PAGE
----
Interview: The Bastard Suns on being DIY, touring, new music and the state of punk rock today

Interview: The Bastard Suns on being DIY, touring, new music and the state of punk rock today

Pulling a range of influences from reggae to Irish drinking songs it’s hard to fit The Bastard Suns into a specific niche of the punk rock genre but that doesn’t make their blend of infectious musical stylings any less potent. It’s rare to find a band that can master a variety of different sub-genres as well as the Suns have and even more rare to find a vocalist who can do the same.  I recently sat down with Clay Hiers, crooner of the Atlanta based punk outfit, to talk about the band’s influences, new music, the state of punk rock today, and why straddling different genres is both a blessing and a curse for a band that makes no compromises in staying true to what they love – their music.

Check out the full interview here.

Johnny X (Dying Scene):  Since 2006 The Bastard Suns have put out 2 full-length albums, a split with No Fuego and more recently a series of 4 EP’s called “A Band For All Seasons.” The EP’s were each named for the season you released them in (Fall, Winter, Spring, Summer) and each one featured a different branch of your musical influences, though all were decidedly still punk rock. I thought that was a pretty cool idea. Did you guys find they were well received in this format, or do wish you’d released the songs in a conventional way – like in a single album?

Clay (The Bastard Suns): Well, actually it’s been a mixed bag. From a DIY perspective, it was a great idea because we were literally paying for the Spring and Summer releases with the money made from selling Fall and Winter. Also, spreading the releases of the eps over a year like that meant there was something new to expect every 3 months or so. And from a conceptual standpoint, I think we realized the art, the design and the music perfectly, which ain’t easy to do.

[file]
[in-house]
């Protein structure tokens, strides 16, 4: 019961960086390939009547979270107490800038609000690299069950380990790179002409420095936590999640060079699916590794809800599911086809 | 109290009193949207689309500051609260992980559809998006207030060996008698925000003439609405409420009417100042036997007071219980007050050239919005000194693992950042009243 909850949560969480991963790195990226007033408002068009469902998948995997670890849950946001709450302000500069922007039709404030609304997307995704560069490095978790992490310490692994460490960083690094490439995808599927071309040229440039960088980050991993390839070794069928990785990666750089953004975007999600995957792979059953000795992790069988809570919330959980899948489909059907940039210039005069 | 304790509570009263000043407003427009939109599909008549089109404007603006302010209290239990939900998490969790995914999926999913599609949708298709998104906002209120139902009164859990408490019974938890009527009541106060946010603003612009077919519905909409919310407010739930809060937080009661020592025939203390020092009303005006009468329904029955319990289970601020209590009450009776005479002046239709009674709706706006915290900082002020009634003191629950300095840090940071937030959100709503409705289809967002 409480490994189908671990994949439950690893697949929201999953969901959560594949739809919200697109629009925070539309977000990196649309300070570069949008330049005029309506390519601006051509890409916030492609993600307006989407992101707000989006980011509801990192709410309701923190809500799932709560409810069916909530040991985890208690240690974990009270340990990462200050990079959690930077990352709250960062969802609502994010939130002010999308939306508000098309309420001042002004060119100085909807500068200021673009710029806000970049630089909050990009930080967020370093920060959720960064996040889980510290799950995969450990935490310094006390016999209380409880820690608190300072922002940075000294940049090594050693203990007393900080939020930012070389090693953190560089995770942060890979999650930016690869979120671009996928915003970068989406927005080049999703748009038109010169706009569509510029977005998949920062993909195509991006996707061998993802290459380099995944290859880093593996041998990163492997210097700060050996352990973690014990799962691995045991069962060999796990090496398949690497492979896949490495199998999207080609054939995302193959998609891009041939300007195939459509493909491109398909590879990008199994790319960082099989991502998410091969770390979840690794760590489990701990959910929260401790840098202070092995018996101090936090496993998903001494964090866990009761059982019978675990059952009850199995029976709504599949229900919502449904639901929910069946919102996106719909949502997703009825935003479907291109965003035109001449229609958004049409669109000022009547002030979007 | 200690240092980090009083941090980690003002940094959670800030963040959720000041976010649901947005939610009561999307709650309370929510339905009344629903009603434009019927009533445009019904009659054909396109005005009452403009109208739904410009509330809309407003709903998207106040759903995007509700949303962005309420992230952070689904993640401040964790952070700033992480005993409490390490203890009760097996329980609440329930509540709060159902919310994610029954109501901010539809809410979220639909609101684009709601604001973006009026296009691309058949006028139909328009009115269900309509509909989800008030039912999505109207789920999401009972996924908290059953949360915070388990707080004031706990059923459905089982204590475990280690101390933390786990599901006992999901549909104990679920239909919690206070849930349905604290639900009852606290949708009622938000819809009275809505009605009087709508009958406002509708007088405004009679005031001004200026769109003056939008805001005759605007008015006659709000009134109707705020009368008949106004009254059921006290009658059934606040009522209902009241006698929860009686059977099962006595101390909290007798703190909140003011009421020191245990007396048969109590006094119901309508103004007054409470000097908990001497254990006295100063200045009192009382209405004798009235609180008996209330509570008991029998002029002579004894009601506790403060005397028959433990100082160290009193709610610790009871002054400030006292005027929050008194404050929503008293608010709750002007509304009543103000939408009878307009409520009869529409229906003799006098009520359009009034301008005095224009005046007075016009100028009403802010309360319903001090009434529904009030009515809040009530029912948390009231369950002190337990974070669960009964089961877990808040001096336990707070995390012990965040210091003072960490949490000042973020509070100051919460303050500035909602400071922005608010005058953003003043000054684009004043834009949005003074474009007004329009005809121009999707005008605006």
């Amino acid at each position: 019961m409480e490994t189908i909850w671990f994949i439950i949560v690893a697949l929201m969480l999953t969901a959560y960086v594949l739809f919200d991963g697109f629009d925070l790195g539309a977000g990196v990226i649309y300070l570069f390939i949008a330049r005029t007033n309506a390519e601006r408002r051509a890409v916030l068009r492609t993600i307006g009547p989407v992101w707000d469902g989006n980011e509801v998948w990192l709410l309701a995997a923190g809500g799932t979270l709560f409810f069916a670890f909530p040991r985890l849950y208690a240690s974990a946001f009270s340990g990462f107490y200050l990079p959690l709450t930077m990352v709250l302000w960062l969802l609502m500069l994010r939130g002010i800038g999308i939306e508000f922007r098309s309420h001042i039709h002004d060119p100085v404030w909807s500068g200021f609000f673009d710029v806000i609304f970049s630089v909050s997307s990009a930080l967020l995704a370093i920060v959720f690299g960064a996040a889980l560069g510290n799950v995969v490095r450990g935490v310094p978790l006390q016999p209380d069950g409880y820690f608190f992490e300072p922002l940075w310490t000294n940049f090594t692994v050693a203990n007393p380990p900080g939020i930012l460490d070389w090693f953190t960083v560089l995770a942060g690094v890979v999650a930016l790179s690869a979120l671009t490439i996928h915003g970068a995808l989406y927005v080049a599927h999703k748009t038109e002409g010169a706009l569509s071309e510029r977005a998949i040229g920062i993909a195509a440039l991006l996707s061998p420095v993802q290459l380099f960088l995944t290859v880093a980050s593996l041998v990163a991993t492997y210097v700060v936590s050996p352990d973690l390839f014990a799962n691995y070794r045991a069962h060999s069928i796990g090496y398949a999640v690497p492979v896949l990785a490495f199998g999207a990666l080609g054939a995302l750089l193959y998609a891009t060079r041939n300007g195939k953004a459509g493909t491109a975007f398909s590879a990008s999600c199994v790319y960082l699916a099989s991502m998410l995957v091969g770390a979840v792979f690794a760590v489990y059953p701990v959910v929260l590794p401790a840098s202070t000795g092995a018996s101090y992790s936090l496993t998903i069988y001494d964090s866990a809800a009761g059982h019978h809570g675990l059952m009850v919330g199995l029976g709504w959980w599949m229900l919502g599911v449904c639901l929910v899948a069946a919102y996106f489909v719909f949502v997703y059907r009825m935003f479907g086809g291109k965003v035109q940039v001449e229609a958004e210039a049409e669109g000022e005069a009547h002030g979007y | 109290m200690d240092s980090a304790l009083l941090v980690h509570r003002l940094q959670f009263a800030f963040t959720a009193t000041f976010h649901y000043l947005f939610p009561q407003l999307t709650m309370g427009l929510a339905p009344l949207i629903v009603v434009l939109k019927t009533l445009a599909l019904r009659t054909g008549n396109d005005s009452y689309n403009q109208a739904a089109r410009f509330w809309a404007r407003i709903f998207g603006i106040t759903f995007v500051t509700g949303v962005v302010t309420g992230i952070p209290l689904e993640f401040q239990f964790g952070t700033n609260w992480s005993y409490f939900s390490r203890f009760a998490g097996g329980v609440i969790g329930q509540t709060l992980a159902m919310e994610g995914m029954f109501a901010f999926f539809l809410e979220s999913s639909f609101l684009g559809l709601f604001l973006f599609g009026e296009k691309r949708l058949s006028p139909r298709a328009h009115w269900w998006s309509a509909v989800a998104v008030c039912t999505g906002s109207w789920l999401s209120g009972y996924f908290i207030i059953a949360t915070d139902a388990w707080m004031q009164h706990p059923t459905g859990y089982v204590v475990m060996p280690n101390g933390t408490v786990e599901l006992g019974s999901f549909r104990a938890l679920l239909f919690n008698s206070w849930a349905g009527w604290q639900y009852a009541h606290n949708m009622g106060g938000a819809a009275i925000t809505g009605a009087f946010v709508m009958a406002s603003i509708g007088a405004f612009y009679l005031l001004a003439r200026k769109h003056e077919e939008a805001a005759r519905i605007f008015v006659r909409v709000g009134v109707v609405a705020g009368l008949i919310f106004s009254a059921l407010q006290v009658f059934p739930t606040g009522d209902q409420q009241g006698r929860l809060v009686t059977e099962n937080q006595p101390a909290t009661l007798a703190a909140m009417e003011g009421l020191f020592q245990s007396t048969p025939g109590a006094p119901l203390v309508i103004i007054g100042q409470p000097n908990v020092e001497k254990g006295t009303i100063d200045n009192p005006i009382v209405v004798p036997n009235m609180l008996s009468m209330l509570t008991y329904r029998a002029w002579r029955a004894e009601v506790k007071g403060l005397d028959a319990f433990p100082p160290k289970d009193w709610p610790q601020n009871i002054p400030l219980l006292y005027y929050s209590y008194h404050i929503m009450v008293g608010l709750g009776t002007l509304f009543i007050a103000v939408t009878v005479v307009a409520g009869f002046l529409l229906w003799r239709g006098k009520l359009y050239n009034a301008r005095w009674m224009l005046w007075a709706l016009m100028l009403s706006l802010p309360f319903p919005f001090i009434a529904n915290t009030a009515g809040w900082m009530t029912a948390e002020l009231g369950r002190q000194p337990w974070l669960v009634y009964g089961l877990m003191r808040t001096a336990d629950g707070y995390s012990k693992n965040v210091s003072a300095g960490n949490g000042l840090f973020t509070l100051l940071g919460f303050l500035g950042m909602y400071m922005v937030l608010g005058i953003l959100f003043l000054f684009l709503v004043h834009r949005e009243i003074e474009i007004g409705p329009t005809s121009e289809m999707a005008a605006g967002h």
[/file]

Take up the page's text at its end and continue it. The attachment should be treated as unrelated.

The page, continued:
On the downside, a lot of people are already asking about a new release, (including yourself) whereas I’m still recovering from the writing and design stress of getting the last project out! 16 new songs and 4 new covers is a hell of a lot of material, but because we split it up, I guess it doesn’t really seem that way to the public.

I guess I see your point.  Now I feel selfish. Your influences in the series range from gospel and country to reggae and surf. Which EP/style was the most fun to record?

I think we would all have trouble choosing one, because each one had such unique characteristics and great memories. We brought in Dan Francis (Mudcat Blues Band) to play washboards on the Fall album, and he’s just an awesome guy. While on tour in LA, we rented a practice loft to finish writing the Winter release at the last minute. We brought in my talented and beautiful girlfriend Whitney to sing on the Summer album, (she also did the cover art for all four EPs) you get the idea. It would be too hard to choose just one, but I do have to mention that Jason Andrews at Spotlight Sound made every recording into a good time. And we don’t even owe him money, so I don’t have to say that.

So you may have shot this down already but just to clarify, can we fans expect new music in 2012?

Now don’t get me wrong-we love the fact that everyone is ready for some new stuff, hell, we love the fact that people are listening at all. But the hard fact is that we still don’t have a label or really any monetary support at all, so we’ve gotta get back out on the road to earn some more recording money and hopefully our fans and friends will buy the new releases and all of our merch. That would be great. Oh yeah, and we do have one sponsor actually, Silver Surfer Vaporizers. And god bless ’em!